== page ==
The ‘70s and ‘80s saw the rise of protests against multinational corporations which left leaning groups accused of raping the nation’s resources and abusing the rights of the working class.

Labor strikes and pickets led by workers groups infiltrated by those espousing flawed and outdated ideologies grew in number and crippled many a thriving industry. Famous names like Mattel Corporation that refused to succumb to labor’s unreasonable demands just packed up and left. Many others in similar situations followed suit.

Organized labor in the Philippines soon realized that while their coercive powers were increasing, their unreasonableness in collective bargaining negotiations resulted in business closure and exodus to other Asian countries. Ultimately, their selfish motives resulted in massive unemployment. But while senseless and illegal strikes lessened because of capital flight and the specter of the possible loss of one’s job, other maledictions plagued the nation, which made investing in the Philippines an unattractive option for foreign investors.

Rules were being changed in the middle of the game; courts were interfering with biddings where foreigners legitimately won; corruption as a cause of doing business increased; disgruntled local partners resorted to dirty tactics where they had their foreign business partners, with the indispensable participation of local police of immigration officials, arrested/jailed or deported or both.

These unpalatable business irritants drove the World Bank/International Finance, in a recent global survery, to rank the Philippines as No. 133, out of 176 countries in terms of the ease (or difficulty) of the ease of doing business. This is a significant drop from 127th place last year. In terms of global corruption, the Philippines ranked a poor 134, out of 180 countries, making our country one of the most notorious and costly places to do business. As lawyers sworn to uphold the Constitution and the law, we need to play an active role in eradicating this malady and, in the process, help build this nation. It is incumbent upon our Firm and our lawyers to ensure that the law is upheld in every stage of an investor’s entry and establishment in the Philippines. From the time an investor/client expresses it’s desire to invest in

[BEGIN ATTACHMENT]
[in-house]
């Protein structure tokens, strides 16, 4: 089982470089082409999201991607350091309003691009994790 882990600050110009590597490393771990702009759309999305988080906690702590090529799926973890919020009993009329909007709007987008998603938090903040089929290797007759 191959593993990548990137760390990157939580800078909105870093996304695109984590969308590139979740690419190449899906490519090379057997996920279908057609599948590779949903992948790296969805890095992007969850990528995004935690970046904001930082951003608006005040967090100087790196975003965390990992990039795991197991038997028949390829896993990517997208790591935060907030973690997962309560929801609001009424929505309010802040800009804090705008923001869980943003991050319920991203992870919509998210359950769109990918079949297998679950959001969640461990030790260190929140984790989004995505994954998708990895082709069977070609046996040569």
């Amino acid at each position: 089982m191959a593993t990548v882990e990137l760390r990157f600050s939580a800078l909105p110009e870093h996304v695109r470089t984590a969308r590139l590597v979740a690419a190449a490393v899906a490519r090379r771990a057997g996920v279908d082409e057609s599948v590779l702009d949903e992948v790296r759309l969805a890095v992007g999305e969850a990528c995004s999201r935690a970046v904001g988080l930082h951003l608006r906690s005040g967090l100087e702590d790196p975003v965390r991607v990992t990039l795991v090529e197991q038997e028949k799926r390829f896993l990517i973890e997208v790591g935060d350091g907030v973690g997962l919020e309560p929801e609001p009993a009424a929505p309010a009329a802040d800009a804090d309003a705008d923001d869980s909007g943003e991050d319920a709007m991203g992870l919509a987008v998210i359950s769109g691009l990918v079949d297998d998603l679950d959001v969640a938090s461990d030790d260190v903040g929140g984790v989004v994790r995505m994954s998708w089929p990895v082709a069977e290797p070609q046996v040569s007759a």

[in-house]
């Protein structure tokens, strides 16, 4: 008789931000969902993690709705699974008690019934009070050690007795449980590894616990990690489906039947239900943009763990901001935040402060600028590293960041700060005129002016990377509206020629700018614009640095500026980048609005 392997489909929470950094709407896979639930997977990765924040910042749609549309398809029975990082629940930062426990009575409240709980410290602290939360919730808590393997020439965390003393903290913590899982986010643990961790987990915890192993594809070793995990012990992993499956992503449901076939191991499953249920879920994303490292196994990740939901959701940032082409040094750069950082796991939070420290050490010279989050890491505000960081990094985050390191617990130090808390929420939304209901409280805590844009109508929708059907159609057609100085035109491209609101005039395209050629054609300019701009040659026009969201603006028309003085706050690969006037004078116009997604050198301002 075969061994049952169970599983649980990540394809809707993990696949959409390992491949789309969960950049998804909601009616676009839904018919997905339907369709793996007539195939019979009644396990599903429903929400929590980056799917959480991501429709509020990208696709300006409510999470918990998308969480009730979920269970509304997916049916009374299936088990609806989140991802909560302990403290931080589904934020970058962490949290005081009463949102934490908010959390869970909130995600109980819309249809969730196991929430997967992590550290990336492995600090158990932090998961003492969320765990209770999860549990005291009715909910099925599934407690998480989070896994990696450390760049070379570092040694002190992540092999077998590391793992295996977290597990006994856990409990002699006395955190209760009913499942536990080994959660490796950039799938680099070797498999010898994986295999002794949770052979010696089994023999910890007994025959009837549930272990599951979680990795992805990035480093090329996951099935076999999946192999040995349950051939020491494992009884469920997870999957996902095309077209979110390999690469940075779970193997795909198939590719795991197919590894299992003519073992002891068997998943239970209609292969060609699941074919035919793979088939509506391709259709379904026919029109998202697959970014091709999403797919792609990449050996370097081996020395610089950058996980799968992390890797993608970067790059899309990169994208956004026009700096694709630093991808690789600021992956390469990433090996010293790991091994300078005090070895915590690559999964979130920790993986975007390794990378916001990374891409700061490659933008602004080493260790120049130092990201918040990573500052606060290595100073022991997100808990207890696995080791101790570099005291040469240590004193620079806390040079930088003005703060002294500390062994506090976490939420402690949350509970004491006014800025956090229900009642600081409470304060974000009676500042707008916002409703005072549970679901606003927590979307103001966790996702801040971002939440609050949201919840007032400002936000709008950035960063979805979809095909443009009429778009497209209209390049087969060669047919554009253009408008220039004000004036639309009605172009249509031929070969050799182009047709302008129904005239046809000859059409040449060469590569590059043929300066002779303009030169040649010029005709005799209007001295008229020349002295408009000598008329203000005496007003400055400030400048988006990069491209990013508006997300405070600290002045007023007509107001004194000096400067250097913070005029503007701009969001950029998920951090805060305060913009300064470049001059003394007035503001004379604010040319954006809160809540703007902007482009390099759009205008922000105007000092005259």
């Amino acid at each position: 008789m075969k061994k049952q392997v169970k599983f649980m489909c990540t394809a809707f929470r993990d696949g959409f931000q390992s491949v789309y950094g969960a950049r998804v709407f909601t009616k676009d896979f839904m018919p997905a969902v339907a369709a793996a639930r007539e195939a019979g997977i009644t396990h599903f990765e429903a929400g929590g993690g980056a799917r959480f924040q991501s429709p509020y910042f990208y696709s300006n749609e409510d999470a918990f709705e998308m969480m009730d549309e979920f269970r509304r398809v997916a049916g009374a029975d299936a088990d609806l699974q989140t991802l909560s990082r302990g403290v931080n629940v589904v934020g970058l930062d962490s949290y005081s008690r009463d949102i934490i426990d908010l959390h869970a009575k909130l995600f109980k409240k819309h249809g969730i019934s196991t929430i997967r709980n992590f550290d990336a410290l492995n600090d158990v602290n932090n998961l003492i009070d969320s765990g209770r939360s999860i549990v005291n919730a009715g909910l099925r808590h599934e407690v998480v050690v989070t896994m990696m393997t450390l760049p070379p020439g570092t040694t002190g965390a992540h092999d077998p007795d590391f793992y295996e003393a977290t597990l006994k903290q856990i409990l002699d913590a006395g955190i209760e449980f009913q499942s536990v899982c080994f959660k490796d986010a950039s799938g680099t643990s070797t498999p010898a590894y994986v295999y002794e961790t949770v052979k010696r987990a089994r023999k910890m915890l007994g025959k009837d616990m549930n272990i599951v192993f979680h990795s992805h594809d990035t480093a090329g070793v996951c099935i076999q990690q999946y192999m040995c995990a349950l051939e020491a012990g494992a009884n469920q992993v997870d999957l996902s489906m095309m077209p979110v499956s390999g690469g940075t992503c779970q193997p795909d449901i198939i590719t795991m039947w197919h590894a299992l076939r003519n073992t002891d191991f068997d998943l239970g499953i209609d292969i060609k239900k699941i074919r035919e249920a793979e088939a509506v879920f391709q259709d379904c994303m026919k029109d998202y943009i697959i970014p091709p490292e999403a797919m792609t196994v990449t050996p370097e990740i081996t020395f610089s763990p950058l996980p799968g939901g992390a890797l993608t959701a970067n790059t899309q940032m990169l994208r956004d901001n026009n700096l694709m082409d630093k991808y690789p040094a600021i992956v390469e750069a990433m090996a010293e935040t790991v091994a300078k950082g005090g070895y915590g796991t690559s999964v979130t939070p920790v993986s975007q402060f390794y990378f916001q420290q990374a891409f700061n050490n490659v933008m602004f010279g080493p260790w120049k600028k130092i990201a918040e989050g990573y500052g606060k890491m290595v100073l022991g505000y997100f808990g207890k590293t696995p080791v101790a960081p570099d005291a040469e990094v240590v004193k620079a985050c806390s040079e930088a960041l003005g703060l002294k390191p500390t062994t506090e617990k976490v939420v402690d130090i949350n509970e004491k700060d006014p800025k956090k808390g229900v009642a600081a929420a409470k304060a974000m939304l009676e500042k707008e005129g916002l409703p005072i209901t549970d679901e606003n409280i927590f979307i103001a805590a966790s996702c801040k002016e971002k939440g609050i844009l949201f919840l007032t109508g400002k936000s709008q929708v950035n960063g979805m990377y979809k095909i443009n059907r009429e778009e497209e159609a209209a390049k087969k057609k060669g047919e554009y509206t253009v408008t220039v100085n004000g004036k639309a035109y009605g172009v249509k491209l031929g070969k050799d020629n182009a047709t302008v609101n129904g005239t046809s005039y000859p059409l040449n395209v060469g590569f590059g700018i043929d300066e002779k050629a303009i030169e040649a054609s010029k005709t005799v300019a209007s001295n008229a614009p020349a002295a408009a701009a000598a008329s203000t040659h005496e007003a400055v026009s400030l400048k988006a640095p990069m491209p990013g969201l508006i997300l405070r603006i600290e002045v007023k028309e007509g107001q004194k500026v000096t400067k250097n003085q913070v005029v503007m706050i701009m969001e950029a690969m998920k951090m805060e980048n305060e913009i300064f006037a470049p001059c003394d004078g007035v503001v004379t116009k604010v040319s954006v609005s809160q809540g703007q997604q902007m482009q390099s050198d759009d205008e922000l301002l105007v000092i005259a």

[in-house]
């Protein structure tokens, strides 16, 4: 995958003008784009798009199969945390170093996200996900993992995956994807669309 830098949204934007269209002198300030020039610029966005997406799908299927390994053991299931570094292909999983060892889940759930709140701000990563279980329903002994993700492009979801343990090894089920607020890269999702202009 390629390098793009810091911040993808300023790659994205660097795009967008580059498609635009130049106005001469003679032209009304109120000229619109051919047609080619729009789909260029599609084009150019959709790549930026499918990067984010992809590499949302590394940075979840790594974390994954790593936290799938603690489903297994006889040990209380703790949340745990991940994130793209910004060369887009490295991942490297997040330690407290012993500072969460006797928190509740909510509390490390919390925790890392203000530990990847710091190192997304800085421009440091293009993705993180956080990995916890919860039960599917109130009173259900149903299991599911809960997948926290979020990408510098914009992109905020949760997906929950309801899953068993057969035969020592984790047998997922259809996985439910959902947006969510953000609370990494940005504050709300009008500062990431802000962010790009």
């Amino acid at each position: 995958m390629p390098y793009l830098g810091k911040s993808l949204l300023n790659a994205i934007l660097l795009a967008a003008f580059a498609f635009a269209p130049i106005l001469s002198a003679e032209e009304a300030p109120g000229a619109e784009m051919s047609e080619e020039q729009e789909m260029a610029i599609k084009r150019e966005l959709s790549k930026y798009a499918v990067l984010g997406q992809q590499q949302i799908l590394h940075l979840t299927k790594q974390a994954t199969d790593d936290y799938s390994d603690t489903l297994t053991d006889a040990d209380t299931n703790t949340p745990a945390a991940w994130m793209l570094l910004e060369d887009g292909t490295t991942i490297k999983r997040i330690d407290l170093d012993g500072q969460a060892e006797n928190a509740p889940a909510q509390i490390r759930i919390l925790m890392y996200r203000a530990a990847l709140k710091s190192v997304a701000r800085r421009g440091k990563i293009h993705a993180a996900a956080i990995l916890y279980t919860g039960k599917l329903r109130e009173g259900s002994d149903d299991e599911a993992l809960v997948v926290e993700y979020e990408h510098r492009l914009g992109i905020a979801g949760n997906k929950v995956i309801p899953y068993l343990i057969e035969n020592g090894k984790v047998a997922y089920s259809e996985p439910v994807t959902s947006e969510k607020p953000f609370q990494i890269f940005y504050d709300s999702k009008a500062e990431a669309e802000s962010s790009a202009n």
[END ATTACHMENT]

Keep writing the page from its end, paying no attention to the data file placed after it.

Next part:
the country, lawyers should advise them about nationality requirements and refrain from agreeing to stand as dummies for foreign interests which result in the violation of nationalization laws. During the registration stage, we should ensure that the investor/client experience is smooth and unhampered by petty  crooks in government agencies that they have to secure permits or
clearances before.

When the investor is operating, we should advise them to pay the right taxes, and guard them against unscrupulous revenue and customs officials who bleed the country’s coffers dry because of their insatiable and unconscionable greed.

Indeed, if we don’t opt to tread the road less taken, and merely play the game as it has been played over and over again by some, or even many, of our wayward brethren in the profession, time will come when no significant investments come into the country. Then more of our countrymen will be compelled to seek gainful employment abroad, resulting in the breakdown of families, which is the basic unit of our society. When families break down, our fabric of values break down. And, when the country’s values are destroyed and gone, the nation as we know it will disintegrate and self destruct.

The time of act is now. It begins with us – the lawyers – those who were chosen to dispense justice in our nation.

“Righteousness exalts a nation, but sin is a disgrace to any people.” –
Proverbs 14:34